Hahahaha Dannys a comedian union and ulster flags are an expression of culture but when you display an irish tricolor its offensive heres the thing im not offended by the union or ulster flag but im highly offended by flags glorifiying a bunch of murdering terrorist drug dealing thugs ie uvf and uda and rhc its always amusing to hear protestants whine about republican terrorists yet they have no problem glorifying protestant terrorists orange order blame mtv for loyalist rioting lol you couldnt make it up
Eoin in Vatican City wrote (1,198 days ago):
Loyalists are only loyal when it suits them whats loyal about attacking the police or attacking the brittish army on the springfeild road a couple of years ago when they didnt get to march by catholic homes they were shooting at the british army lolol hypocrites springs to mind :)
pauline in belfast wrote (1,198 days ago):
thomas there has not been bonfire in catholic areas for years now and i mean years if orange men want to march then they should PAY for the policing and prods should pay for the clean up after bonfires and if catholics had bonfires they should pay for the clean up as well but they dont and as for the police apologising for the way they took uvf flags down.....there is only one way to take a flag down... climb up take it down and thats it. did those who were upset want the cops to do it a different way!!!! nothing changes crucify the catholics and apologise to the protestants still the same old RUC working hand in hand with sinn fein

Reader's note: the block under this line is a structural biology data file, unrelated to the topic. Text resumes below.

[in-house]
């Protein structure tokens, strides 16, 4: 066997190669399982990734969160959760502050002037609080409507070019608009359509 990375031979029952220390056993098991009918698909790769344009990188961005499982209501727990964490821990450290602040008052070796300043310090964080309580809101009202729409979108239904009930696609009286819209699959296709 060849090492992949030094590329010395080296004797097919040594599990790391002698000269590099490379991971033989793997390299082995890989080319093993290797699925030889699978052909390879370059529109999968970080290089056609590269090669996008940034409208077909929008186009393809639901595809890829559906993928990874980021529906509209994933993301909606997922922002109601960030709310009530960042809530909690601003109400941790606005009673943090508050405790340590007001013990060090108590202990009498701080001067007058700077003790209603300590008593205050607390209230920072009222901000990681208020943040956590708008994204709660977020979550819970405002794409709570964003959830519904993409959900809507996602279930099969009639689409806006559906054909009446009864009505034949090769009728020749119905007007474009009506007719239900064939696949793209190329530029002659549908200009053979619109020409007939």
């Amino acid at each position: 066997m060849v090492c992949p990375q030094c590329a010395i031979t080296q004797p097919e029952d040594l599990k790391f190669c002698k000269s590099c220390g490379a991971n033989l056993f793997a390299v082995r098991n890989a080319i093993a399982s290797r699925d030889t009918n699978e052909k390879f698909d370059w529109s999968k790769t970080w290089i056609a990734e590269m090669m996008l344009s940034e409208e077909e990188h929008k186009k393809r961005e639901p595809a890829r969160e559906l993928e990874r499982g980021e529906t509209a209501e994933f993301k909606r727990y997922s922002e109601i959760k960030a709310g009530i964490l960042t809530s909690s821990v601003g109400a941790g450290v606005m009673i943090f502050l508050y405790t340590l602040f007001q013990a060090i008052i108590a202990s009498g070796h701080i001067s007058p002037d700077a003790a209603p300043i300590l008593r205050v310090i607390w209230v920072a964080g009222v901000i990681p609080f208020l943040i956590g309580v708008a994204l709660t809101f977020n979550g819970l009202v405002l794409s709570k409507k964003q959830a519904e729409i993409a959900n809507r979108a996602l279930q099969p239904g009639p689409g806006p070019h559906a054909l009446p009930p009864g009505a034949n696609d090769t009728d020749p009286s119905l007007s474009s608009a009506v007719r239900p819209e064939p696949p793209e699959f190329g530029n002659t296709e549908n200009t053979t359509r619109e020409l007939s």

ANGRY TAX PAYER in belfast wrote (1,199 days ago):
@Thomas... Yes it applies to ALL sad knuckle dragging morons who use the excuse of 'tradition' or 'culture' to inflict the cost of their sectarianism and bigotry on the silent majority.... ALL whether orange, green, or any other colour. If you truely believe in whatever you are 'celebrating then be prepared to pay for it yourself...
TOM in newry wrote (1,199 days ago):
what is this world coming to when the police say sorry to terrorists for removing their flags of shame. when r they going to say sorry to the 100s of families they left without fathers,mothers, brothers and sisters? all flags should b banned in the 6 counties as well as marches til people start to recognise that other people share this very tiny part of the planet when marches dont need to b policed we wil b on the right road to peace here